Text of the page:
Solitary confinement is categorically condemned as a form of torture by the United Nations, yet the United States has perfected its coldly inhuman use in supermax prisons, SHUs and segregation units throughout the country. The use of solitary confinement is intimately interconnected with the white supremacist implementation of mass incarceration and New Jim Crow laws targeting principally Black and Brown youth – who this system has utterly failed and has no future for – condemning them to a life of harassment by police and incarceration unprecedented in human history.

Imagine locking yourself in your bathroom for a week, a month, a year, a decade. Imagine never seeing the sun for years. Imagine never being able to touch or hug your loved ones for years. That might give you a small glimpse into what it would be like to be locked in solitary confinement, yet it would be much more comfortable in many ways than being in those cells.

I spent many years in solitary confinement in Illinois prisons. In fact, before I was even convicted I went to trial as a seventeen year old charged as an adult from solitary confinement in the county jail.

Due to the heroic struggles of the Pelican Bay and California prison hunger strikers and the work of many people in recent years protesting and exposing the pervasive use of torture by the United States government, there is now momentum pushing the rulers of this system to back away from the use of this torture practice.

In Illinois, we may have a unique opportunity to drastically limit the use of solitary confinement. A recent bill has been introduced by Rep. LaShawn Ford to limit the use of isolation to 5 days, currently named the “Isolated Confinement Restriction Act.” As currently written, this bill would restrict the use of isolation to 5 days at a time during any 150 day period, and incorporates a number of restrictions.

Anyone who knows me knows that I don’t participate in electoral politics. This bill will on its face severely restrict the use of solitary confinement and remove from the Illinois Department of Corrections and Sheriffs in County Jails, and any private prison or detention center in the state of Illinois the ability to formally use State-sanctioned torture in the form of solitary confinement. As long as this bill remains true to its current form and intentions, I can do nothing but support it and work to ensure that it passes so that those still languishing in those cells where I spent over six years straight in solitary confinement will no longer be subjected to that form of torture.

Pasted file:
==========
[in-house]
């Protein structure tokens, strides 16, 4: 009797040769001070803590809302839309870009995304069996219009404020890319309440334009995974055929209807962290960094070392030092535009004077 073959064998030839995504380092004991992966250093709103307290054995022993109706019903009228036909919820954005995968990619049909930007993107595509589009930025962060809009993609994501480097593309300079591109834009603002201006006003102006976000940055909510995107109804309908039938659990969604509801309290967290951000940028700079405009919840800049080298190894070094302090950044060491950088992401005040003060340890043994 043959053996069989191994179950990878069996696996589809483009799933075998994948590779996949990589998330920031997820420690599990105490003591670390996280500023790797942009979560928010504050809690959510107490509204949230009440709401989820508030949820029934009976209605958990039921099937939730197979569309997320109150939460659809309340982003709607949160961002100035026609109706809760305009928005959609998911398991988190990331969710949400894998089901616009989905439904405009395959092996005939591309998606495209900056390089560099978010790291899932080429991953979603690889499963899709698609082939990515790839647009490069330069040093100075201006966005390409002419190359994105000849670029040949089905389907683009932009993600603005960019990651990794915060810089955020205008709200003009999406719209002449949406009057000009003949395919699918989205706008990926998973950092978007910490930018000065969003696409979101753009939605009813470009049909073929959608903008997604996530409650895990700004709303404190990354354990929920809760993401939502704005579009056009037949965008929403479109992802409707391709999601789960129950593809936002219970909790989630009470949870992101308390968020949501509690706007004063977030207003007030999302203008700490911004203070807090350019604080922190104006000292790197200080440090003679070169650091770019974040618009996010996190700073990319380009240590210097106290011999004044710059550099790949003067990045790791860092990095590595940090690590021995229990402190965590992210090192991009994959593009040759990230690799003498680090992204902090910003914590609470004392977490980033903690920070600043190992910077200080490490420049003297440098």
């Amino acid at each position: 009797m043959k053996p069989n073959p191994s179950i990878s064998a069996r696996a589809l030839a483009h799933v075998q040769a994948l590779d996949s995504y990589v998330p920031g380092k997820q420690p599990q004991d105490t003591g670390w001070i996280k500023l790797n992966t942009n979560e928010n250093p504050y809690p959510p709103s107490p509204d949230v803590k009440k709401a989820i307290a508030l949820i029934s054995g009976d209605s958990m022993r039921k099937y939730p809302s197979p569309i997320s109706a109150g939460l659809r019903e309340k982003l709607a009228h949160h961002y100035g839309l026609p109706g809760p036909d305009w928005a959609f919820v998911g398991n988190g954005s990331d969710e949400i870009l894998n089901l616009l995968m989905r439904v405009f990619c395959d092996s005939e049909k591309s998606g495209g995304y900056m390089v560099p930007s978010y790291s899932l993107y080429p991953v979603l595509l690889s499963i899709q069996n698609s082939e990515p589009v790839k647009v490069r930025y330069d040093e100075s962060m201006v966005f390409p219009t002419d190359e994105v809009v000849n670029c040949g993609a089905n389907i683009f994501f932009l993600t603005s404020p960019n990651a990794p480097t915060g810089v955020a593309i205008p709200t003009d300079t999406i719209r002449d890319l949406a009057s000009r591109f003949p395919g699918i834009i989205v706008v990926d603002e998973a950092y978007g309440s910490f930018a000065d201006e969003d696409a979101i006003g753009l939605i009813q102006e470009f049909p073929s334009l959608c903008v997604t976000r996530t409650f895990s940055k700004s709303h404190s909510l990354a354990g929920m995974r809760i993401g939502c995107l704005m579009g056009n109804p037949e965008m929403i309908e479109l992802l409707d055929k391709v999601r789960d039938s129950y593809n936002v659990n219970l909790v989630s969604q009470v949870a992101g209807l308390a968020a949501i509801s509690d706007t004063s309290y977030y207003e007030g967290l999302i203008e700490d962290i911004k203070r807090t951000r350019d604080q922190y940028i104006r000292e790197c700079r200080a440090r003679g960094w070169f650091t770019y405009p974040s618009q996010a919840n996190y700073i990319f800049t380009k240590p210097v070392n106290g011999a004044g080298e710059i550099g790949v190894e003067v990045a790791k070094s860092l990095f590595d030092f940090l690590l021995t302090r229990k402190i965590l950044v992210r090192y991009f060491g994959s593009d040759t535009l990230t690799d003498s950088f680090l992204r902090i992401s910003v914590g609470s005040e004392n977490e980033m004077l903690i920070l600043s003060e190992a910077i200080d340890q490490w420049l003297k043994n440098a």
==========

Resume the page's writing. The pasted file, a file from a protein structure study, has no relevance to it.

Our understanding is that this bill may move rather quickly and be put to a vote by May. There are several hearings scheduled, one in March and one in April, which I will convey the further details of once I have the exact information. Mobilizing people to come out to those hearings and to to convey to both the public at large as well as the representatives of the government of the State of Illinois that we will no longer allow the practice of torture in the form of solitary confinement will be imperative.

I generally ask very little of my friends, comrades, and supporters. Supporting this struggle to end solitary confinement in Illinois is one thing that I am asking that you step up and be part of.

We will have more details to convey as they become available. But we, those of us who have survived the horrors of long-term solitary confinement and live with the aftermath every moment of every day, are committed to ensuring that our brothers and sisters who remain there are no longer subjected to this torture.

-Gregory

Letter from my Friend and Comrade Brian Nelson on Ending Solitary Confinement in Illinois:

Over the past several years, I have spoken at numerous Universities and other forums about the torture I endured in solitary confinement. There is no doubt that solitary confinement is torture and has taken a terrible toll on my life. Anyone that has seen me talk have seen the affects first hand and understand why we need to join together in this fight to stop these horrific acts of torture. Some have asked me why I continually put myself through the torment of reliving solitary when I talk about it. First off, I believe that nobody should ever have to endure the evil treatment I endured. Second, no mother, wife, parent, child or friend should be tormented by seeing what solitary confinement does to their loved one. Have no doubt that my mother was tortured just by looking at me. Thirdly, solitary confinement is morally wrong and so barbaric that most of the countries in the world have outlawed its use and condemn the United States for the use of solitary and its overuse.